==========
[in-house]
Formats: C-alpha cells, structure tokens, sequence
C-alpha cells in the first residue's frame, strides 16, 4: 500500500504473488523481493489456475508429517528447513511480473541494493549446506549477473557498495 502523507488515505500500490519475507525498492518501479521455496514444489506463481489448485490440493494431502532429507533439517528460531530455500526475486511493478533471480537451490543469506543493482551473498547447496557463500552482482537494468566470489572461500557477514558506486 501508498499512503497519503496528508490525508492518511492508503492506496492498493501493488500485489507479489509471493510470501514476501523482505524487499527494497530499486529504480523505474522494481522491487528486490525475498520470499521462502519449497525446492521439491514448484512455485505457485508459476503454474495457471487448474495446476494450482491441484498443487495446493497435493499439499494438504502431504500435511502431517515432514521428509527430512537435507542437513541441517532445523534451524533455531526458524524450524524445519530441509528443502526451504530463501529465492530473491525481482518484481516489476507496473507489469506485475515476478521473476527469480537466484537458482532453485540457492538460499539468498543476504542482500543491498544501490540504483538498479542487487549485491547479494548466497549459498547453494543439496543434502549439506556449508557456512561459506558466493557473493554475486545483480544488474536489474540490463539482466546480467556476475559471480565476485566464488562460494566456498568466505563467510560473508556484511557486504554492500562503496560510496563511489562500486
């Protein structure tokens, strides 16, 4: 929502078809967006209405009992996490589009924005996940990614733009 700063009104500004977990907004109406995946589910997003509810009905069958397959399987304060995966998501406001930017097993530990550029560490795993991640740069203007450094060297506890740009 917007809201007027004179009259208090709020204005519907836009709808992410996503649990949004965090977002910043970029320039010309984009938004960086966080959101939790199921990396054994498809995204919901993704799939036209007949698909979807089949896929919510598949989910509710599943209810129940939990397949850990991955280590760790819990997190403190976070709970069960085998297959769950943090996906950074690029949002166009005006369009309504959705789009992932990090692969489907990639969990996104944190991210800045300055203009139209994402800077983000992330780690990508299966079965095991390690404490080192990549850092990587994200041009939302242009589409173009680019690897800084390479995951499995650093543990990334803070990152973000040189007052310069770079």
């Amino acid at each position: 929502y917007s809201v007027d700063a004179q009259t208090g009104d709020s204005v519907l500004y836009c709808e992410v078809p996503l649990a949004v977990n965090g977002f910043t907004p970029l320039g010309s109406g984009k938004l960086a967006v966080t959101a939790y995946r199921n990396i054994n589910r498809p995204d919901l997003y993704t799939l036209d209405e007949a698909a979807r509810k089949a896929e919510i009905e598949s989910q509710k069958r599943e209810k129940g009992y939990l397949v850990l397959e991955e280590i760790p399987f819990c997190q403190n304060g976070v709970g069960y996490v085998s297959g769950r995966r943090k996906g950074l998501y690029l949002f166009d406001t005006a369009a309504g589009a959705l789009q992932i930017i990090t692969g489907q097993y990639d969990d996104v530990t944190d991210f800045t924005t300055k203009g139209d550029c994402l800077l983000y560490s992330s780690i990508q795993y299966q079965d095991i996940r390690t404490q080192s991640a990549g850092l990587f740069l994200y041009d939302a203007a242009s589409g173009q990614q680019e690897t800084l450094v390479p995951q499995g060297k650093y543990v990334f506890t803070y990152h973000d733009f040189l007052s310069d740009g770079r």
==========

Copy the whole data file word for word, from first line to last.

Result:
[in-house]
Formats: C-alpha cells, structure tokens, sequence
C-alpha cells in the first residue's frame, strides 16, 4: 500500500504473488523481493489456475508429517528447513511480473541494493549446506549477473557498495 502523507488515505500500490519475507525498492518501479521455496514444489506463481489448485490440493494431502532429507533439517528460531530455500526475486511493478533471480537451490543469506543493482551473498547447496557463500552482482537494468566470489572461500557477514558506486 501508498499512503497519503496528508490525508492518511492508503492506496492498493501493488500485489507479489509471493510470501514476501523482505524487499527494497530499486529504480523505474522494481522491487528486490525475498520470499521462502519449497525446492521439491514448484512455485505457485508459476503454474495457471487448474495446476494450482491441484498443487495446493497435493499439499494438504502431504500435511502431517515432514521428509527430512537435507542437513541441517532445523534451524533455531526458524524450524524445519530441509528443502526451504530463501529465492530473491525481482518484481516489476507496473507489469506485475515476478521473476527469480537466484537458482532453485540457492538460499539468498543476504542482500543491498544501490540504483538498479542487487549485491547479494548466497549459498547453494543439496543434502549439506556449508557456512561459506558466493557473493554475486545483480544488474536489474540490463539482466546480467556476475559471480565476485566464488562460494566456498568466505563467510560473508556484511557486504554492500562503496560510496563511489562500486
């Protein structure tokens, strides 16, 4: 929502078809967006209405009992996490589009924005996940990614733009 700063009104500004977990907004109406995946589910997003509810009905069958397959399987304060995966998501406001930017097993530990550029560490795993991640740069203007450094060297506890740009 917007809201007027004179009259208090709020204005519907836009709808992410996503649990949004965090977002910043970029320039010309984009938004960086966080959101939790199921990396054994498809995204919901993704799939036209007949698909979807089949896929919510598949989910509710599943209810129940939990397949850990991955280590760790819990997190403190976070709970069960085998297959769950943090996906950074690029949002166009005006369009309504959705789009992932990090692969489907990639969990996104944190991210800045300055203009139209994402800077983000992330780690990508299966079965095991390690404490080192990549850092990587994200041009939302242009589409173009680019690897800084390479995951499995650093543990990334803070990152973000040189007052310069770079």
């Amino acid at each position: 929502y917007s809201v007027d700063a004179q009259t208090g009104d709020s204005v519907l500004y836009c709808e992410v078809p996503l649990a949004v977990n965090g977002f910043t907004p970029l320039g010309s109406g984009k938004l960086a967006v966080t959101a939790y995946r199921n990396i054994n589910r498809p995204d919901l997003y993704t799939l036209d209405e007949a698909a979807r509810k089949a896929e919510i009905e598949s989910q509710k069958r599943e209810k129940g009992y939990l397949v850990l397959e991955e280590i760790p399987f819990c997190q403190n304060g976070v709970g069960y996490v085998s297959g769950r995966r943090k996906g950074l998501y690029l949002f166009d406001t005006a369009a309504g589009a959705l789009q992932i930017i990090t692969g489907q097993y990639d969990d996104v530990t944190d991210f800045t924005t300055k203009g139209d550029c994402l800077l983000y560490s992330s780690i990508q795993y299966q079965d095991i996940r390690t404490q080192s991640a990549g850092l990587f740069l994200y041009d939302a203007a242009s589409g173009q990614q680019e690897t800084l450094v390479p995951q499995g060297k650093y543990v990334f506890t803070y990152h973000d733009f040189l007052s310069d740009g770079r």